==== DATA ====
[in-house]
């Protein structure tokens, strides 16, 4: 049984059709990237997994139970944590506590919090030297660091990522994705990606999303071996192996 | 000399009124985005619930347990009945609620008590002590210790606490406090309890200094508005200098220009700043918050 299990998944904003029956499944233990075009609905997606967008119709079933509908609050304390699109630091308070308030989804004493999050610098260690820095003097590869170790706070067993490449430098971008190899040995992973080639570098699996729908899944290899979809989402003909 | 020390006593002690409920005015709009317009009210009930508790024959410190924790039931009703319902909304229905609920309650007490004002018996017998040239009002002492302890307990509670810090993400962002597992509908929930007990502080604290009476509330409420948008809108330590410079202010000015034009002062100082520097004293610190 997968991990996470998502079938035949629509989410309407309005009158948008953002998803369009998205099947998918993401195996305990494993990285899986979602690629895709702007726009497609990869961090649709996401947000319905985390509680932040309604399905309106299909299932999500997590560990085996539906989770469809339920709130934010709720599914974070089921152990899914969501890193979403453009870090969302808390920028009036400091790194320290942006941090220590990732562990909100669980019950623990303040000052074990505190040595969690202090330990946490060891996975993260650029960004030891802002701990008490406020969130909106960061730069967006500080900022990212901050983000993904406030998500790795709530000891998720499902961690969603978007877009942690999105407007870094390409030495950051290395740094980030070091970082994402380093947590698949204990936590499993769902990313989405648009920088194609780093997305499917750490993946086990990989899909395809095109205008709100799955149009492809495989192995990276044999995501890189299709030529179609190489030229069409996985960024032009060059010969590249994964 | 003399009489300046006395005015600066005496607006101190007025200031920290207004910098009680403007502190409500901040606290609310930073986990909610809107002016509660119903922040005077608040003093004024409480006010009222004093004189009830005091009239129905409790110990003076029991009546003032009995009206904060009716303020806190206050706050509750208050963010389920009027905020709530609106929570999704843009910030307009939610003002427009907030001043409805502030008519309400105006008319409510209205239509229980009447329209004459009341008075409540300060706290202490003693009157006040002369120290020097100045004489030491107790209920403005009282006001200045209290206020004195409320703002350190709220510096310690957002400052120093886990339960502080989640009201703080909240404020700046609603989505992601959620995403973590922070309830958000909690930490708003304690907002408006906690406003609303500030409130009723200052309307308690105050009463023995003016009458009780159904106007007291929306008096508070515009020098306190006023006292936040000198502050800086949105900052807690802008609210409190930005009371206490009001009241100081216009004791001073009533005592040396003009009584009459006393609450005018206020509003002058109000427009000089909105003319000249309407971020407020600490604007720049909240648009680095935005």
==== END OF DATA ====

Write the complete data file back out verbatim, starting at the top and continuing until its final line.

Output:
[in-house]
């Protein structure tokens, strides 16, 4: 049984059709990237997994139970944590506590919090030297660091990522994705990606999303071996192996 | 000399009124985005619930347990009945609620008590002590210790606490406090309890200094508005200098220009700043918050 299990998944904003029956499944233990075009609905997606967008119709079933509908609050304390699109630091308070308030989804004493999050610098260690820095003097590869170790706070067993490449430098971008190899040995992973080639570098699996729908899944290899979809989402003909 | 020390006593002690409920005015709009317009009210009930508790024959410190924790039931009703319902909304229905609920309650007490004002018996017998040239009002002492302890307990509670810090993400962002597992509908929930007990502080604290009476509330409420948008809108330590410079202010000015034009002062100082520097004293610190 997968991990996470998502079938035949629509989410309407309005009158948008953002998803369009998205099947998918993401195996305990494993990285899986979602690629895709702007726009497609990869961090649709996401947000319905985390509680932040309604399905309106299909299932999500997590560990085996539906989770469809339920709130934010709720599914974070089921152990899914969501890193979403453009870090969302808390920028009036400091790194320290942006941090220590990732562990909100669980019950623990303040000052074990505190040595969690202090330990946490060891996975993260650029960004030891802002701990008490406020969130909106960061730069967006500080900022990212901050983000993904406030998500790795709530000891998720499902961690969603978007877009942690999105407007870094390409030495950051290395740094980030070091970082994402380093947590698949204990936590499993769902990313989405648009920088194609780093997305499917750490993946086990990989899909395809095109205008709100799955149009492809495989192995990276044999995501890189299709030529179609190489030229069409996985960024032009060059010969590249994964 | 003399009489300046006395005015600066005496607006101190007025200031920290207004910098009680403007502190409500901040606290609310930073986990909610809107002016509660119903922040005077608040003093004024409480006010009222004093004189009830005091009239129905409790110990003076029991009546003032009995009206904060009716303020806190206050706050509750208050963010389920009027905020709530609106929570999704843009910030307009939610003002427009907030001043409805502030008519309400105006008319409510209205239509229980009447329209004459009341008075409540300060706290202490003693009157006040002369120290020097100045004489030491107790209920403005009282006001200045209290206020004195409320703002350190709220510096310690957002400052120093886990339960502080989640009201703080909240404020700046609603989505992601959620995403973590922070309830958000909690930490708003304690907002408006906690406003609303500030409130009723200052309307308690105050009463023995003016009458009780159904106007007291929306008096508070515009020098306190006023006292936040000198502050800086949105900052807690802008609210409190930005009371206490009001009241100081216009004791001073009533005592040396003009009584009459006393609450005018206020509003002058109000427009000089909105003319000249309407971020407020600490604007720049909240648009680095935005």